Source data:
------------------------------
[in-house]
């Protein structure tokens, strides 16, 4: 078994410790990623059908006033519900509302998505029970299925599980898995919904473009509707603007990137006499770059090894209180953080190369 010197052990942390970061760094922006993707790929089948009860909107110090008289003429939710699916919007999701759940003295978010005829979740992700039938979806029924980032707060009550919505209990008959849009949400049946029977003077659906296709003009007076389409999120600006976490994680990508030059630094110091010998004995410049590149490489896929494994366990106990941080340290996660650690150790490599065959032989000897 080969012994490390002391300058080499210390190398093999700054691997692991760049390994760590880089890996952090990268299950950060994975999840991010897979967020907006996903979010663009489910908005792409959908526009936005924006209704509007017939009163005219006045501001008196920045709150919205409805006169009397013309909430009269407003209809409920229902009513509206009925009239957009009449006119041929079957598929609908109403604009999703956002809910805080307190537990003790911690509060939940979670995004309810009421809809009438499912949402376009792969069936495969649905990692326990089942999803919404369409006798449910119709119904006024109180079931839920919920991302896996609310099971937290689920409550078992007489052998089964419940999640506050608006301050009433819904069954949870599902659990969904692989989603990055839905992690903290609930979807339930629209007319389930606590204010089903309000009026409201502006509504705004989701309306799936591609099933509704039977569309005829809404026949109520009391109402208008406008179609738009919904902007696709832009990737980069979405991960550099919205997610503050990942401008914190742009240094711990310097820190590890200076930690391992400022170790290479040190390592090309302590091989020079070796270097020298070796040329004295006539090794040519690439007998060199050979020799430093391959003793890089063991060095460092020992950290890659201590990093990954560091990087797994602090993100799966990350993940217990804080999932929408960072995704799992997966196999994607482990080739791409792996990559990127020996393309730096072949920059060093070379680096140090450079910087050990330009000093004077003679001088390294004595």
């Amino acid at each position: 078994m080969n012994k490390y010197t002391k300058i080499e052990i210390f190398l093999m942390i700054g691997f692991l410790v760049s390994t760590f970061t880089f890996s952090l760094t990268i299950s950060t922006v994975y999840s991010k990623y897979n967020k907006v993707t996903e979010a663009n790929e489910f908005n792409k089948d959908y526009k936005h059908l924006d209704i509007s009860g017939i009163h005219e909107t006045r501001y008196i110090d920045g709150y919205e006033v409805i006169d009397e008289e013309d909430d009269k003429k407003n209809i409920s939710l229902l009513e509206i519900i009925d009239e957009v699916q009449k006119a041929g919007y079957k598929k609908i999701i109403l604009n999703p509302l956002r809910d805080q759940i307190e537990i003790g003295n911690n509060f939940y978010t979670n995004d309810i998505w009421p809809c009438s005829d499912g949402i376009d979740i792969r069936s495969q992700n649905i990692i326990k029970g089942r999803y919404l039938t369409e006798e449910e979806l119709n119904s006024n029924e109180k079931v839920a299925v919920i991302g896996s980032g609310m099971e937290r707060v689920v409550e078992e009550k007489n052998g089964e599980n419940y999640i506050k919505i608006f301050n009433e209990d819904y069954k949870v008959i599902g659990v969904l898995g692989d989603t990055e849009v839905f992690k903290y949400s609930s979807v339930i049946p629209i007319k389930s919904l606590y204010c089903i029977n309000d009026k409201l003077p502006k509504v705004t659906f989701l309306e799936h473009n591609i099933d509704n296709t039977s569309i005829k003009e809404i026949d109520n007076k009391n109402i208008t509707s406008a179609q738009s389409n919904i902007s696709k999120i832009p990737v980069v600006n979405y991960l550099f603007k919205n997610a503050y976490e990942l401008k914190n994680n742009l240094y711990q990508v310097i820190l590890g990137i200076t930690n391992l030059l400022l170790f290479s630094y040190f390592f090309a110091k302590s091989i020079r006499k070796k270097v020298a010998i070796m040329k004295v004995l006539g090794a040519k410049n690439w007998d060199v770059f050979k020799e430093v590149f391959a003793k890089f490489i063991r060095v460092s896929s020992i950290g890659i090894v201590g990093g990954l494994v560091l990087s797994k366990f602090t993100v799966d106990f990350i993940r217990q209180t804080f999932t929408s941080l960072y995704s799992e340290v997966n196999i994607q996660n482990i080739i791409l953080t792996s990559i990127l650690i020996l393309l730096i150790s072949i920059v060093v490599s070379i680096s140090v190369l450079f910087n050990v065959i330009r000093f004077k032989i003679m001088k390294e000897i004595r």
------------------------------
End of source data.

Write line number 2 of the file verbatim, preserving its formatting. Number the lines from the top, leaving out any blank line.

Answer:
């Protein structure tokens, strides 16, 4: 078994410790990623059908006033519900509302998505029970299925599980898995919904473009509707603007990137006499770059090894209180953080190369 010197052990942390970061760094922006993707790929089948009860909107110090008289003429939710699916919007999701759940003295978010005829979740992700039938979806029924980032707060009550919505209990008959849009949400049946029977003077659906296709003009007076389409999120600006976490994680990508030059630094110091010998004995410049590149490489896929494994366990106990941080340290996660650690150790490599065959032989000897 080969012994490390002391300058080499210390190398093999700054691997692991760049390994760590880089890996952090990268299950950060994975999840991010897979967020907006996903979010663009489910908005792409959908526009936005924006209704509007017939009163005219006045501001008196920045709150919205409805006169009397013309909430009269407003209809409920229902009513509206009925009239957009009449006119041929079957598929609908109403604009999703956002809910805080307190537990003790911690509060939940979670995004309810009421809809009438499912949402376009792969069936495969649905990692326990089942999803919404369409006798449910119709119904006024109180079931839920919920991302896996609310099971937290689920409550078992007489052998089964419940999640506050608006301050009433819904069954949870599902659990969904692989989603990055839905992690903290609930979807339930629209007319389930606590204010089903309000009026409201502006509504705004989701309306799936591609099933509704039977569309005829809404026949109520009391109402208008406008179609738009919904902007696709832009990737980069979405991960550099919205997610503050990942401008914190742009240094711990310097820190590890200076930690391992400022170790290479040190390592090309302590091989020079070796270097020298070796040329004295006539090794040519690439007998060199050979020799430093391959003793890089063991060095460092020992950290890659201590990093990954560091990087797994602090993100799966990350993940217990804080999932929408960072995704799992997966196999994607482990080739791409792996990559990127020996393309730096072949920059060093070379680096140090450079910087050990330009000093004077003679001088390294004595």